Here’s another example, like the one I shared capturing a moment with Sony staffers and a model after the launch. Walking around the Nellis Sand Dunes looking for something interesting to shoot, I see a model appear on the crest of a dune.
She just sort of appeared and was posing and jumping, and after pointing the lens at her and taking a couple shots, I got this frame.
Not bad, and the point is there was no setup for that shot. Oh, and no actual clicking sound either because I was on silent shutter mode. Sony brought the media to the dunes to get action shots and impress us with the improved durability of the Alpha cameras and lenses.
In what could’ve been a scene from a sequel or prequel to Road Warrior with photographers wandering around a barren desert looking for a subject while jets scrambled from a nearby airfare base, I took this frame too.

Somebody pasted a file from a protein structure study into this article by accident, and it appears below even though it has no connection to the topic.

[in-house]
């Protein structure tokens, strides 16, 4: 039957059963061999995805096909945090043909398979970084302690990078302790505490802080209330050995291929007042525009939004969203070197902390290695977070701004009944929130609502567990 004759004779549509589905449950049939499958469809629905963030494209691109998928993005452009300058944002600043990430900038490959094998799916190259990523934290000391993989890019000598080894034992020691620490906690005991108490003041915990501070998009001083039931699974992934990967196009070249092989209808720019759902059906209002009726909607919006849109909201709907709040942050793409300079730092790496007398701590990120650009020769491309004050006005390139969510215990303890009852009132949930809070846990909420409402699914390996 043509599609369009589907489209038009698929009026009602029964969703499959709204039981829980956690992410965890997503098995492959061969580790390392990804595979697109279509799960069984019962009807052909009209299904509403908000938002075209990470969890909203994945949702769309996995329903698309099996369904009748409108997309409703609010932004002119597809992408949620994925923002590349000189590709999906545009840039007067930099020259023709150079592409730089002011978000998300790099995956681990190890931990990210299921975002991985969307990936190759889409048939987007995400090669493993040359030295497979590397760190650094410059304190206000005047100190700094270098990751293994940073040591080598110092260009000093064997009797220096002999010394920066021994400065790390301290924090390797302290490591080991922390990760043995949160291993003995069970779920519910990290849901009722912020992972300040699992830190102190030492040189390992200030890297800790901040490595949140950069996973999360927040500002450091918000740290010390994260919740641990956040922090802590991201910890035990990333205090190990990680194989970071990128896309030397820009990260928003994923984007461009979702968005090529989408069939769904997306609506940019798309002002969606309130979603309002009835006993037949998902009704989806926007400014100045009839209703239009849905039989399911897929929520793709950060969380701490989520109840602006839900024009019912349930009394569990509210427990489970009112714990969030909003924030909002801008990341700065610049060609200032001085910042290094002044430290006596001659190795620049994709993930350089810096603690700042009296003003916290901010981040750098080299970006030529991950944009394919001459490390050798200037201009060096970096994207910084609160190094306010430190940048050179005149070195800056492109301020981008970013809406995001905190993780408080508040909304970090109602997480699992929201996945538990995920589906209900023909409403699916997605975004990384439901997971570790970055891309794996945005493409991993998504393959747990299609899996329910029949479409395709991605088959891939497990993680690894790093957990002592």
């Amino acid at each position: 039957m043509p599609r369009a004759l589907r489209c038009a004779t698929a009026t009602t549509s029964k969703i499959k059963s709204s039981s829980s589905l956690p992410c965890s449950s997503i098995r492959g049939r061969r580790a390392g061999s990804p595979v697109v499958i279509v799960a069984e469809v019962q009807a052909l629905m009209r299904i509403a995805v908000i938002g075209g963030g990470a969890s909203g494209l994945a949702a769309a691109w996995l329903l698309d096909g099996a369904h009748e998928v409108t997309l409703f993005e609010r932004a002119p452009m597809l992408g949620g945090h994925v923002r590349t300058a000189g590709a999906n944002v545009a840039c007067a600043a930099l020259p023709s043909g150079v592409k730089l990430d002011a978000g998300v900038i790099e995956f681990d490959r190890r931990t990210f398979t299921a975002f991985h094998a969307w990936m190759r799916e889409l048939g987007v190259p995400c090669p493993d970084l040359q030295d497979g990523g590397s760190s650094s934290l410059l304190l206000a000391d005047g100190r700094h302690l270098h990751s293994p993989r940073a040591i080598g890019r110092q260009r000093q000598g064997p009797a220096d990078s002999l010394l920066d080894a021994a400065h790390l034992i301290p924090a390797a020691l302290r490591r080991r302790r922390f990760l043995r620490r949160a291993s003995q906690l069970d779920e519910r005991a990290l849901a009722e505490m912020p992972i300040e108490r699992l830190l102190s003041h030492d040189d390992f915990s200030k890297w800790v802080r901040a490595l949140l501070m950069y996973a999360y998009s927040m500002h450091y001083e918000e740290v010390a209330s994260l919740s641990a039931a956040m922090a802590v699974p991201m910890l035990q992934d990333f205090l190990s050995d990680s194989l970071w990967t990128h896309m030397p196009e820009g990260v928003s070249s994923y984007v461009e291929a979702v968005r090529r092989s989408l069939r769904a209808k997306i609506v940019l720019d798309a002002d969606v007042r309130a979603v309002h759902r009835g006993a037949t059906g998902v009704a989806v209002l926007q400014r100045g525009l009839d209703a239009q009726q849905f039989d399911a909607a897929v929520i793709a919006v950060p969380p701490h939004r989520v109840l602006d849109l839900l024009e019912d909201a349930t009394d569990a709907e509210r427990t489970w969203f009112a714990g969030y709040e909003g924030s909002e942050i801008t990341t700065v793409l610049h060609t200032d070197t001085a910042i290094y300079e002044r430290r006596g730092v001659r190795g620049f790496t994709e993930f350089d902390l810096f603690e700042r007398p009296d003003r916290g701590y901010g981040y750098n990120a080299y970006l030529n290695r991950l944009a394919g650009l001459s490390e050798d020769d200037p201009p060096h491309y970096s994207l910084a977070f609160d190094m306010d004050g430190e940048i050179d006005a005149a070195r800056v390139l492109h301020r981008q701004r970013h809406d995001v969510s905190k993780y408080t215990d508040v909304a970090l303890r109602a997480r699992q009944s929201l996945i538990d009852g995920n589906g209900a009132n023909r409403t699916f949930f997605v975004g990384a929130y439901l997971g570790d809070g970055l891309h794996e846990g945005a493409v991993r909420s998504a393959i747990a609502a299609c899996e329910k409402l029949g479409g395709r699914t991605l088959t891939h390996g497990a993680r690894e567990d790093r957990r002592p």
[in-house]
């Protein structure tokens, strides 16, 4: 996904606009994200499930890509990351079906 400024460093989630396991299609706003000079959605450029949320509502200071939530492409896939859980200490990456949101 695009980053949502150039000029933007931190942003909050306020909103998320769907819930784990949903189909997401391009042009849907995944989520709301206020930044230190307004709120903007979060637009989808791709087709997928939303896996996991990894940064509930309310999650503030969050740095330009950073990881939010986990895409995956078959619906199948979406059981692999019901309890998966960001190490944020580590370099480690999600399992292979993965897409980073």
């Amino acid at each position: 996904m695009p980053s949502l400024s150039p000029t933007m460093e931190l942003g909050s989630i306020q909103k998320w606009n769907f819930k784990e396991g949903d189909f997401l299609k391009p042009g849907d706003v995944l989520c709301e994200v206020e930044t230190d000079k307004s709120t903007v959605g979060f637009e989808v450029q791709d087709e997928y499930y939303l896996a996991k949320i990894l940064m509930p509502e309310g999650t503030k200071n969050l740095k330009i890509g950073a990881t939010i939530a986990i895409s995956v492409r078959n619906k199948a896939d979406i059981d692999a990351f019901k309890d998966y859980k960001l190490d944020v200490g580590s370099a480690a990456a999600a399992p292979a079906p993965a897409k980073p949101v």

For a photographer on a budget who’s considering a mirrorless upgrade, the a7 III is a lot of camera for the money and redefines what to expect from the basic model. The Sony a7 III will ship this April for about $2,000 US for the body and $2,200 in a kit with the FE 28‑70 mm F3.5‑5.6 kit lens.
Understanding each mark of any camera pushes the technology and how disruptive mirrorless is, I still come back to the standout feature and that’s weight. I was an early adopter of mirrorless because I travel and ride bicycles and wanted to reduce what I pack.
The a7 III body weighs 23.7. The Sony FE 24-70mm f/2.8 GM Lens is another 24 for a total of three pounds. Just about five years ago, you’d need to carry twice that weight if not more to get the shot you’d want like this.
We’re off for another shoot but not after getting up for this shoot from my hotel room.